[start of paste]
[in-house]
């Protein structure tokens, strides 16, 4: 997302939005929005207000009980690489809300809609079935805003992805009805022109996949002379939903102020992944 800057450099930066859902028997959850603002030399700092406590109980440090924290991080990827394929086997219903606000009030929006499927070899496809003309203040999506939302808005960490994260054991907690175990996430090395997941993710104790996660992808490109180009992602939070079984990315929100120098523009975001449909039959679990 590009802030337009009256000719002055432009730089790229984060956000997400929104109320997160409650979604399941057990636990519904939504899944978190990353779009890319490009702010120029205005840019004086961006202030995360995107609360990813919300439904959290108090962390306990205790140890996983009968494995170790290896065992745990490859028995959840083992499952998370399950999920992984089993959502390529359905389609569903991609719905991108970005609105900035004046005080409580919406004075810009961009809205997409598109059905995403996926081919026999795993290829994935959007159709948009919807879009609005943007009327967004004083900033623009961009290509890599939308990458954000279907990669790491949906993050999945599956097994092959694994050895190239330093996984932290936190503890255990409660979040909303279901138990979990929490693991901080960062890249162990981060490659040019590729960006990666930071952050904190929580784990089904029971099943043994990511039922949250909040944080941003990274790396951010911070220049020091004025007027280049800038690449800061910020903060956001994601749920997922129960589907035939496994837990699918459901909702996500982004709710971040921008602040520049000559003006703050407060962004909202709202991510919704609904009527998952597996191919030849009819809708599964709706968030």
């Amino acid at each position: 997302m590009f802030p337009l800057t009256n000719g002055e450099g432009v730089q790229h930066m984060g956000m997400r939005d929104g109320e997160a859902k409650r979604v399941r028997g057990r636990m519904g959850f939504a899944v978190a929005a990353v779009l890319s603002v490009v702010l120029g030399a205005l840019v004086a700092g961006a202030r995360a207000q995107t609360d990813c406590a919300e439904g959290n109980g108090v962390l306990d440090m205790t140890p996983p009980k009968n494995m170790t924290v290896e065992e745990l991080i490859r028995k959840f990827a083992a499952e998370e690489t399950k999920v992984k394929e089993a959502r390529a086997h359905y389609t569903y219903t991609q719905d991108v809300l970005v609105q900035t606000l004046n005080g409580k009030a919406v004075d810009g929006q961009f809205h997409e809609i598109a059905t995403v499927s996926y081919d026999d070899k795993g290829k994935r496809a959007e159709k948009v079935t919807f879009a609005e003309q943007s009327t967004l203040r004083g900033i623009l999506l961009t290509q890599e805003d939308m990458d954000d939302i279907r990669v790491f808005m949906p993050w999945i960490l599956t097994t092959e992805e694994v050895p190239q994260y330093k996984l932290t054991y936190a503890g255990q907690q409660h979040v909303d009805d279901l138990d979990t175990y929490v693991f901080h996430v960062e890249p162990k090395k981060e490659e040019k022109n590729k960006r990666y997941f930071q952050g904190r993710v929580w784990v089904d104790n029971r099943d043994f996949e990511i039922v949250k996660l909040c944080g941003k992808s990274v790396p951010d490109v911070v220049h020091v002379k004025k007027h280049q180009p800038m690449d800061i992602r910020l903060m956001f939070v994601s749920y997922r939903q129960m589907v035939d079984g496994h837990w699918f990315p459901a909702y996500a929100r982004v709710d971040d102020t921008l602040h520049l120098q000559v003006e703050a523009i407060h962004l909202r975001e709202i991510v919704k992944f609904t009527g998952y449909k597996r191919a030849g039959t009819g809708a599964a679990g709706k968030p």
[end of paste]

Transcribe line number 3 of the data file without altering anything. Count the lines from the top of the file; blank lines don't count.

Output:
């Amino acid at each position: 997302m590009f802030p337009l800057t009256n000719g002055e450099g432009v730089q790229h930066m984060g956000m997400r939005d929104g109320e997160a859902k409650r979604v399941r028997g057990r636990m519904g959850f939504a899944v978190a929005a990353v779009l890319s603002v490009v702010l120029g030399a205005l840019v004086a700092g961006a202030r995360a207000q995107t609360d990813c406590a919300e439904g959290n109980g108090v962390l306990d440090m205790t140890p996983p009980k009968n494995m170790t924290v290896e065992e745990l991080i490859r028995k959840f990827a083992a499952e998370e690489t399950k999920v992984k394929e089993a959502r390529a086997h359905y389609t569903y219903t991609q719905d991108v809300l970005v609105q900035t606000l004046n005080g409580k009030a919406v004075d810009g929006q961009f809205h997409e809609i598109a059905t995403v499927s996926y081919d026999d070899k795993g290829k994935r496809a959007e159709k948009v079935t919807f879009a609005e003309q943007s009327t967004l203040r004083g900033i623009l999506l961009t290509q890599e805003d939308m990458d954000d939302i279907r990669v790491f808005m949906p993050w999945i960490l599956t097994t092959e992805e694994v050895p190239q994260y330093k996984l932290t054991y936190a503890g255990q907690q409660h979040v909303d009805d279901l138990d979990t175990y929490v693991f901080h996430v960062e890249p162990k090395k981060e490659e040019k022109n590729k960006r990666y997941f930071q952050g904190r993710v929580w784990v089904d104790n029971r099943d043994f996949e990511i039922v949250k996660l909040c944080g941003k992808s990274v790396p951010d490109v911070v220049h020091v002379k004025k007027h280049q180009p800038m690449d800061i992602r910020l903060m956001f939070v994601s749920y997922r939903q129960m589907v035939d079984g496994h837990w699918f990315p459901a909702y996500a929100r982004v709710d971040d102020t921008l602040h520049l120098q000559v003006e703050a523009i407060h962004l909202r975001e709202i991510v919704k992944f609904t009527g998952y449909k597996r191919a030849g039959t009819g809708a599964a679990g709706k968030p």